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Via Mario Balotelli’s Instagram, here he is reading “I Am Zlatan” while doing a bunch of other things.

Balo may be a little crazy and hard to deal with on the pitch, but then there’s this.

(Source: instagram.com)

(Source: datsu-nugu, via funnyanimeshit)

Studio Ghibli Reportedly To Quit Making Feature Films


This summer, there’s a new Studio Ghibli movie: According to one reported insider, it could be Ghibli’s last.

Studio Ghibli is best known for iconic anime like My Neighbor Totoro, Grave of the Fireflies, and Kiki’s Delivery Service. Last year, the creator of many of Ghibli’s best known works, Hayao Miyazaki, retired from making feature animated films.

The purported insider told Japanese site News Cafe that Ghibli’s latest release, When Marnie Was There, “seems like it will be the last [from Studio Ghibli].” The article appeared on Rakuten, one of Japan’s largest web portals. That being said, this is an unconfirmed rumor.

As the insider explained, there was scuttlebutt of the studio’s dissolution last year after Miyazaki retired once completing The Wind Rises. Then, this past spring, longtime Ghibli producer and studio co-founder Toshio Suzuki also stepped down from producing films. He is now Ghibli’s general manager.

“From here on, it appears as though this won’t be a studio that makes new works, but instead, manages its copyrights.”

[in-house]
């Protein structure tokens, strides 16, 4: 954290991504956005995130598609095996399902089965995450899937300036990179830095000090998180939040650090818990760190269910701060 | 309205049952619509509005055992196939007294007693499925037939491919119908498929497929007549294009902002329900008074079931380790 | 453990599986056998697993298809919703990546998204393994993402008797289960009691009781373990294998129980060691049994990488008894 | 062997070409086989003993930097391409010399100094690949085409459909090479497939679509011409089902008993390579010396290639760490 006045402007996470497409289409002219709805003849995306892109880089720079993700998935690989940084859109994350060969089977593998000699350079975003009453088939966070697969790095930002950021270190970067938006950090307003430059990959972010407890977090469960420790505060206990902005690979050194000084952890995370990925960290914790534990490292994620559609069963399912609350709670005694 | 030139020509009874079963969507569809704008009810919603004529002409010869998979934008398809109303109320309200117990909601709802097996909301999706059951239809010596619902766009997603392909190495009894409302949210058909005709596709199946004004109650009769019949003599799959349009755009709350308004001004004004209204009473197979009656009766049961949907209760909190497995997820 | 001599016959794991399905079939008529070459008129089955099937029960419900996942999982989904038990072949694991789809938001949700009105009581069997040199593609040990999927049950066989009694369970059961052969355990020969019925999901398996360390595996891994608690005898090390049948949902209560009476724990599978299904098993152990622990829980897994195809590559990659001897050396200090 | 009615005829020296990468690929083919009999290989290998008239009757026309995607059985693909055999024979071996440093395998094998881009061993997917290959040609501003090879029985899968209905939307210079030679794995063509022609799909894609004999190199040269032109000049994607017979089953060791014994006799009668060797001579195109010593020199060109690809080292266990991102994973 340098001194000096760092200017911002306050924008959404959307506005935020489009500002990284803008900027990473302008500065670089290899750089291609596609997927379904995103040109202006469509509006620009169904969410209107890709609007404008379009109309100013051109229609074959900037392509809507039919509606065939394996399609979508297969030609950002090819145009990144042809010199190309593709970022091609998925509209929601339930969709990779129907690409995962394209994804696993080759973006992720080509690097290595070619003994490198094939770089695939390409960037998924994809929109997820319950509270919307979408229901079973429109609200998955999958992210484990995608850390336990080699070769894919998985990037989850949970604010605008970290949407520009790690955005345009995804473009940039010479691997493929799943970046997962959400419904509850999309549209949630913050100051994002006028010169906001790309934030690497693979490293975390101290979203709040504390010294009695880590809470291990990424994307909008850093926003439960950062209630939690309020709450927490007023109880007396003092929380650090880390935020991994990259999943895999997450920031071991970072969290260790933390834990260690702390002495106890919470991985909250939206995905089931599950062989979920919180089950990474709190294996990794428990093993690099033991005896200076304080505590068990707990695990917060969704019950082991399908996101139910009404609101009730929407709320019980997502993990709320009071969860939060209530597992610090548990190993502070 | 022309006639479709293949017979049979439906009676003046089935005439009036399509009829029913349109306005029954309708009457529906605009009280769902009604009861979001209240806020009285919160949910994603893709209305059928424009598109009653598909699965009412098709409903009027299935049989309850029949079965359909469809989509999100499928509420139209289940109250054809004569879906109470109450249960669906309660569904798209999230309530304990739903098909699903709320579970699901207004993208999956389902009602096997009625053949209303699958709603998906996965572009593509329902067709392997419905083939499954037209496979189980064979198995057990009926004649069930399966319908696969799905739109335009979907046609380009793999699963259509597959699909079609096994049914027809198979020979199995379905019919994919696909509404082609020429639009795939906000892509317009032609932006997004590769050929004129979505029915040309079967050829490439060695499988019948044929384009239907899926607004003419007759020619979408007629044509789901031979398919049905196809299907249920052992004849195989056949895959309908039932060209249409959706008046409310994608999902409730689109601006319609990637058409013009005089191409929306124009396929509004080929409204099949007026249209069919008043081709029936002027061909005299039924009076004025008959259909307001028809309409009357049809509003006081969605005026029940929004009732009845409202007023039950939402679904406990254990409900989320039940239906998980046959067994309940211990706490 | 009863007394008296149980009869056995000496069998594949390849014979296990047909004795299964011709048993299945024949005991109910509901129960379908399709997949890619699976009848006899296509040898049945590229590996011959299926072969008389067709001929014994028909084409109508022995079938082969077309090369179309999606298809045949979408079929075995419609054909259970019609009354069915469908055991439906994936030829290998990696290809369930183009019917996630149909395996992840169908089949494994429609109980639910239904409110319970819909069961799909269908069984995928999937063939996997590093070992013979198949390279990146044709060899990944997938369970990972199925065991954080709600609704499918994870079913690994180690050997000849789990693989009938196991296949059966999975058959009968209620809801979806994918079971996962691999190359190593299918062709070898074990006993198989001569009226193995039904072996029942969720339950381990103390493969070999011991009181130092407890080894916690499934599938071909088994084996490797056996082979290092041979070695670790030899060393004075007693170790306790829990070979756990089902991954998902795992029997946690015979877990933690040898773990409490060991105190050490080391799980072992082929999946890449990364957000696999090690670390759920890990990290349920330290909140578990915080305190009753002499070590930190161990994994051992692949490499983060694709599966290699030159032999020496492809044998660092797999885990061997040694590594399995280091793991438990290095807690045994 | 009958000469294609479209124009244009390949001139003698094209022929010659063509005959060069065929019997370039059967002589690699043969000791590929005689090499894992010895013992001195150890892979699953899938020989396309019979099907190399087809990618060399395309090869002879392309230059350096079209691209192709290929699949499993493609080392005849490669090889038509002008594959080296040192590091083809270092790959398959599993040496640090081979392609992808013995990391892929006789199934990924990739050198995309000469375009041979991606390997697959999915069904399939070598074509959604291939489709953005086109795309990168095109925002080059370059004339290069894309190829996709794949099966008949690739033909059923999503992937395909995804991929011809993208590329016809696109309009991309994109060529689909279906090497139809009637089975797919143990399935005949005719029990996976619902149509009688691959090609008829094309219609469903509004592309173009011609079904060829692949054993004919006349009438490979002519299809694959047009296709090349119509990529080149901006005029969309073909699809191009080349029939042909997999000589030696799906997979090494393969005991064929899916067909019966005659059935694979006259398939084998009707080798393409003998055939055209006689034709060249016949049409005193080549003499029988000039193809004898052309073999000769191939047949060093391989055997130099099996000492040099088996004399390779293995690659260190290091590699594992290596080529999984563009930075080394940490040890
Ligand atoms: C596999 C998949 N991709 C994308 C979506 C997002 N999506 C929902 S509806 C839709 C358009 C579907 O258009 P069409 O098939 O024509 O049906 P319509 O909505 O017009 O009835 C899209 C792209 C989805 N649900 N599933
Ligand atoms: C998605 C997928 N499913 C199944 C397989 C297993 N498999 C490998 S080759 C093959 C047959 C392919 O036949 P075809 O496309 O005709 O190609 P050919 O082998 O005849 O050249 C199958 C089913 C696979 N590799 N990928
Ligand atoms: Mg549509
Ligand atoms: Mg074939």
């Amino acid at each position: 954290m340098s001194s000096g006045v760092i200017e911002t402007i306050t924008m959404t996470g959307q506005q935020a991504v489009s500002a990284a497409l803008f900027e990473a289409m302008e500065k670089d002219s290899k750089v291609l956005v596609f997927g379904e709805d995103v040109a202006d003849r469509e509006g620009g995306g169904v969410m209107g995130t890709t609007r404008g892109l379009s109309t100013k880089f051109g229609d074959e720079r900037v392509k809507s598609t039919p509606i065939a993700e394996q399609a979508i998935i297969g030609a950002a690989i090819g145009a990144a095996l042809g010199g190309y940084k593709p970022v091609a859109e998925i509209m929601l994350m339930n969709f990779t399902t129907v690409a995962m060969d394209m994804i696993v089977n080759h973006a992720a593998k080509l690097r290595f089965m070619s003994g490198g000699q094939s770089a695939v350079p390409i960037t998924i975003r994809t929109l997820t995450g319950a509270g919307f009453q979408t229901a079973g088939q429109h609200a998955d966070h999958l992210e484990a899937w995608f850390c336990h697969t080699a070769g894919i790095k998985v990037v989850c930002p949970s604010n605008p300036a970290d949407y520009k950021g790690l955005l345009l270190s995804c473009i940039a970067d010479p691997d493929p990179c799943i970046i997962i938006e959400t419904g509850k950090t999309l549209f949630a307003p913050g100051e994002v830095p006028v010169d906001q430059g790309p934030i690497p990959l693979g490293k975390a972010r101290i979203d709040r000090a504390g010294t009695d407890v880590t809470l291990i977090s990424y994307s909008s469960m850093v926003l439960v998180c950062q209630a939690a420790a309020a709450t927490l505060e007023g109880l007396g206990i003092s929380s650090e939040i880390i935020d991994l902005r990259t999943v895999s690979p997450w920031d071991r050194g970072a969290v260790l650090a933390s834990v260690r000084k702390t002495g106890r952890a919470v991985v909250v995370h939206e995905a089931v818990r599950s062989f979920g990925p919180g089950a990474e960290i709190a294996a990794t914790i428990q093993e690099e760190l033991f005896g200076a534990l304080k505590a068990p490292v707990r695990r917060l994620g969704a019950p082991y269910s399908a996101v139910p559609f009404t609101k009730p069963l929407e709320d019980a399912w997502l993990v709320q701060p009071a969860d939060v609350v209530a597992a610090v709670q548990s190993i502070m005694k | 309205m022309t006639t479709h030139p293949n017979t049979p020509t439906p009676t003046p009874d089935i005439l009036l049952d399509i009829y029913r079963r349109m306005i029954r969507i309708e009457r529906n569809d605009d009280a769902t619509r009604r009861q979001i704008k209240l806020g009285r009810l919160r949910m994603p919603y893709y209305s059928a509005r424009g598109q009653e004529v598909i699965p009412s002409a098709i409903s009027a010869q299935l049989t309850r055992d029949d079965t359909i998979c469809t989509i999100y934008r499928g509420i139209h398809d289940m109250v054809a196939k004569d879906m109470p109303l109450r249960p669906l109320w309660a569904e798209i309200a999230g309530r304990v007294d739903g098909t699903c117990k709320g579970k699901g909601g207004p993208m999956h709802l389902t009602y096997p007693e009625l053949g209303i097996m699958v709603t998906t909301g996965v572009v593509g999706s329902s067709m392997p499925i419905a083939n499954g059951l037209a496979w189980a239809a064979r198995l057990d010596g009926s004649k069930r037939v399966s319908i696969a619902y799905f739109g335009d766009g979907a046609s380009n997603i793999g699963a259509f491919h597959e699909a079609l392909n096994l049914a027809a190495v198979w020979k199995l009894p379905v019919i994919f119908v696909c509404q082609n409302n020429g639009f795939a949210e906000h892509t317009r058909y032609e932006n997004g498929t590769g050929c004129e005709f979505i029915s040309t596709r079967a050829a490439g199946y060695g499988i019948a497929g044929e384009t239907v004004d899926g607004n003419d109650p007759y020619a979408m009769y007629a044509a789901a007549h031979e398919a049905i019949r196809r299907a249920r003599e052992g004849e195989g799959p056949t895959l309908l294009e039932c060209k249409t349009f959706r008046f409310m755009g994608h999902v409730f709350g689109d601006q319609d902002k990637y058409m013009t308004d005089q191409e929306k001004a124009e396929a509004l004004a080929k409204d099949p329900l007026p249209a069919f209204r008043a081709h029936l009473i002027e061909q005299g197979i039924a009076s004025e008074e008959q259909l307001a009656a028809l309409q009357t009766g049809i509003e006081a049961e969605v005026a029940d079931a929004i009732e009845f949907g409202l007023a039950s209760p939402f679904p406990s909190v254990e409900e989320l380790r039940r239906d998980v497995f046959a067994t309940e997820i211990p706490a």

So, Studio Ghibli won’t be creating new animated works, but rather, making money off the anime its created so far.

The insider added animated films required tremendous amounts of money, so there is pressure for the films to be successful so Ghibli can cover its costly production expenses as well as, I’d imagine, remain healthy and profitable. By the insider’s count, each film apparently needs to make at least ten billion yen (US$100 million) to cover all its production costs as well as, I’d imagine, turn a healthy profit. Even with a relatively small staff, the insider puts Ghibli’s annual labor expenses at supposedly two billion yen ($19.7 million). Note: These numbers are unconfirmed.

Last fall, the Asahi Shimbun, one of Japan’s largest papers, reported that while other animation studios have shipped jobs overseas to save money, Studio Ghibli had hired more permanent full-time employees in Japan, making the films incredibly expensive to make. Asahi reports that even though The Wind Rises had made 9.23 billion yen ($91 million), the film had apparently yet to turn a profit. The Tale of Princess Kaguya, apparently, cost even more to create.

"The Tale of Princess Kaguya from director Isao Takahata made 5.1 billion yen ($50 million), and for the studio, it was a flop," the source told News Cafe. "There’s no choice but to dissolve the studio, because it’s unable cross the high hurdle of announcing a new film on an annual basis."

A bright point is that Goro Miyazaki, Hayao Miyazaki’s son, is directing Ghibli’s first animated TV series, Ronia the Robber’s Daughter. The computer animated series is a co-production, however, with Polygon Pictures and will debut this fall. The dark cloud is that back in 2010, Hayao Miyazaki did mention breaking up the studio.